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bicycles

Cyclists on a street in Amsterdam
Atauri / Flickr

Should streets be designed for cars? Some urban planners think we should be making our streets less efficient for automobiles, not more. This hour, can reimagining our streets create better communities?

A bike from Ascari Bicycles in Brooklyn, NY.
NAHBS 2018

Handmade bicycle builders and enthusiasts gather in Hartford this weekend for the North American Handmade Bicycle Show. It's the first time the show has been held in New England.

Ryan Caron King / WNPR

For the first time in 11 years, national titles for cyclocross, a unique terrain-style cycling race, were presented in New England this past week. Saturday's winter storm that unloaded about seven inches of snow in the capital provided the perfect backdrop.

Bicycles are a type of vehicle so they belong on the road, right?

This is how the wheels turn in places such as New York City and San Francisco, where bicyclists older than age 13 are banned from riding on the sidewalk. Similar laws exist in many cities and towns throughout the country, such as Columbus, Ohio, and Chapel Hill, N.C.

That's not the case everywhere, though. In Boston and Washington, D.C., sidewalk cycling is allowed — with the exception of the downtown areas. But just because bicyclists are allowed to ride on the sidewalk doesn't mean they are welcome there.

Sage Ross / CC BY-SA 2.0

New Haven has received a $20 million federal grant to help transform the city's downtown and Route 34 area.

With his wife expecting a baby in October, American road racer Tejay van Garderen has withdrawn from consideration for the Rio Summer Olympics, citing the Zika virus that's been linked to birth defects.

From a statement released by USA Cycling on van Garderen's behalf today:

Ryan Caron King / WNPR

The streets of New Haven sport a colorful slate of cyclists, from college students getting to class, to city residents opting to bike to work over public transit. 

Ryan Caron King / WNPR

Hartford resident Tenaya Taylor, 25, became a bike commuter last summer. She’s a college student and works a few different jobs around the city. The bus schedule can be unreliable sometimes, she said, so biking for her is the fastest way to get around. 

The cities of Springfield, Holyoke, and Northampton along with Amherst and UMass have signed an agreement committing to move forward on a regional bike share program. 

The program, tentatively named “ValleyBike,” would make bicycles available to people for a small fee to make short trips. 

Christopher Curtis, chief planner with the Pioneer Valley Planning Commission, said the communities and the institution will be looking to obtain $1.1 million in federal transportation funds to buy the bicycles and build the bike stations.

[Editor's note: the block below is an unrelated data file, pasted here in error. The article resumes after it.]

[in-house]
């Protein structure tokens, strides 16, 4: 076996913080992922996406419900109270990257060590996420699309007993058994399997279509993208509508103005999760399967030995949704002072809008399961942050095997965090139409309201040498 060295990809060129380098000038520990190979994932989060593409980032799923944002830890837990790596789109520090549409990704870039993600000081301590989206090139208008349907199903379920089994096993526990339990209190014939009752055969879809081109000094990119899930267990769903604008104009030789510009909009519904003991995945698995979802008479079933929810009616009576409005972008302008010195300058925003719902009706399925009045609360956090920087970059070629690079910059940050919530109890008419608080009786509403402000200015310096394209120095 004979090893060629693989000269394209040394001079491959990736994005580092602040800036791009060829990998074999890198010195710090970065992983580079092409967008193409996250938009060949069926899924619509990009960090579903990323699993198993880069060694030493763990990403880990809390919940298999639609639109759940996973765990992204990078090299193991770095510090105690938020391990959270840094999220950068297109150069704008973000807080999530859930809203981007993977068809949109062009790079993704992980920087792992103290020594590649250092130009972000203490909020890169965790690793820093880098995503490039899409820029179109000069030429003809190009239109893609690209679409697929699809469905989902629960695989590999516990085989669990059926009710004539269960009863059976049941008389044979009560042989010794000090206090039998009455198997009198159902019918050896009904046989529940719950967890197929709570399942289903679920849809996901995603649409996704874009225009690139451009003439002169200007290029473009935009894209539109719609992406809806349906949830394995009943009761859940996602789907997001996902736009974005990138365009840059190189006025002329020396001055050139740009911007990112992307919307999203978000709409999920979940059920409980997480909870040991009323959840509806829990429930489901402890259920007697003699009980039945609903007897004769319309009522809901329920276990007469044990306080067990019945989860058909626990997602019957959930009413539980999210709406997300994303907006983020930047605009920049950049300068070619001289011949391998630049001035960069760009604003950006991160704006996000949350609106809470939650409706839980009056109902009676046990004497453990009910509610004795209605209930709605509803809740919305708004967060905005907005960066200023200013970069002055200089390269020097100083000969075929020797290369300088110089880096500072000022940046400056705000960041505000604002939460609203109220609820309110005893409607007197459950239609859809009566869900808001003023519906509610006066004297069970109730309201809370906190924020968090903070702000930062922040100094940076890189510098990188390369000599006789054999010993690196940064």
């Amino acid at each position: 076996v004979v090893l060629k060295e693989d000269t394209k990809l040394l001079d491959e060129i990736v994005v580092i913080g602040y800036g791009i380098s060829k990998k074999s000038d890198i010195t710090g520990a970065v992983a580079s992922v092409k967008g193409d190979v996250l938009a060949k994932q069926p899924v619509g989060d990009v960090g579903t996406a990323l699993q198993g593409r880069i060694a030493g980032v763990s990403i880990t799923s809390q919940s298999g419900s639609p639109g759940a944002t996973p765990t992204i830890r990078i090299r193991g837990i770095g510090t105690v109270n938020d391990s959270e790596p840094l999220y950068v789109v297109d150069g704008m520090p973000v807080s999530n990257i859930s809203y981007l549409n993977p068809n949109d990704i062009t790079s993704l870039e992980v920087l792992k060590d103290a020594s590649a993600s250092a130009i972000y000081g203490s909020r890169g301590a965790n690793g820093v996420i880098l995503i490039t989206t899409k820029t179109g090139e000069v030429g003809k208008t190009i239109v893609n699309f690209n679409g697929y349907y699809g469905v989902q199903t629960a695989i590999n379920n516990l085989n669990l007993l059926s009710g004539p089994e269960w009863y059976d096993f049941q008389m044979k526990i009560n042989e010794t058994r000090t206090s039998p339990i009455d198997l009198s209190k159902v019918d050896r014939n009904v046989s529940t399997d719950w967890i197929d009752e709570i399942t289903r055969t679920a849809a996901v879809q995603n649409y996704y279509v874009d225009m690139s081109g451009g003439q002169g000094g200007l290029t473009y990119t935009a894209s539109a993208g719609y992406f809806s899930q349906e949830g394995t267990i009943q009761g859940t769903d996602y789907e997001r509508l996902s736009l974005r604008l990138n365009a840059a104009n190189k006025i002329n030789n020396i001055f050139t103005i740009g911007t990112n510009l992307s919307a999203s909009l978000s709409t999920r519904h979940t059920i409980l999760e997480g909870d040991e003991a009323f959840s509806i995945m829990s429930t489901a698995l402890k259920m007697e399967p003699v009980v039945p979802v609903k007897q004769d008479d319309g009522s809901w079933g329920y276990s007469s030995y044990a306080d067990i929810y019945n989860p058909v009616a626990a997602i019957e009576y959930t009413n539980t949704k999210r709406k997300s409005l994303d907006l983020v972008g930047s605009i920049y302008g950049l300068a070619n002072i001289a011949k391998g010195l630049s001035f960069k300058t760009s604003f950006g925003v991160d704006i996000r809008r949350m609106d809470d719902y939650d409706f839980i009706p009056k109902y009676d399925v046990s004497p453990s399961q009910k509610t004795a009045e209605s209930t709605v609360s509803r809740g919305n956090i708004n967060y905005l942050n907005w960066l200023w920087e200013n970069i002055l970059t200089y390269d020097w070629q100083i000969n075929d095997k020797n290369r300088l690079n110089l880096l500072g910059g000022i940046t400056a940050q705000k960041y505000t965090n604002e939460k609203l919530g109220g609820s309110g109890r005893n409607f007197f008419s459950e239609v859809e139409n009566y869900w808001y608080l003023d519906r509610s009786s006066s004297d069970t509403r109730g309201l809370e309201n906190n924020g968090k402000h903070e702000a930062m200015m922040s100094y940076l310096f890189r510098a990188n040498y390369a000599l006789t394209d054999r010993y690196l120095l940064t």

BMX rider Dave Mirra, who for years dominated his sport even as he helped others embrace it, has died at age 41. Police in Greenville, N.C., say they found Mirra "sitting in a truck with an apparent self-inflicted gunshot wound."

Police found Mirra in a parked vehicle shortly after he had visited friends in Greenville, where he had lived for years as an active member of the community. Mirra is survived by his wife and two daughters.

Horia Varlan / Flickr Creative Commons

Here's a riddle for you: What's green and yellow, but most often red?

Give up? It's a traffic light -- you know, those things you hit on your way into the office each morning. But how do they work? And why don't they ever seem to be synced up? 

City of New Haven

New Haven’s downtown streets are soon changing direction. Some streets that have been one-way for decades are now going to be two-way streets.

Bikes Abandoned at UConn Find New Homes in Hartford

Dec 24, 2015
BiCi Co. / Facebook

Dozens of bicycles found abandoned at the University of Connecticut or impounded by the school are finding new homes in Hartford.

Horia Varlan / Creative Commons

Here's a riddle for you: What's green and yellow, but most often red?

...Give up? It's a traffic light -- you know, those things you hit on your way into the office each morning. 

But how do they work? And why don't they ever seem to be synched up? 

This hour, we explore the science behind traffic light programming. We hear from engineers and experts in Connecticut and Utah. We also find out how new "smart" signals are improving traffic flow in Pittsburgh, Pennsylvania. 

David DesRoches / WNPR

A group of teenage boys hoist a red Columbia racing bike into the air, and lock it into place on a bike lift. They’re replacing the brake hoods – devices that house the thing you squeeze when you want to stop.

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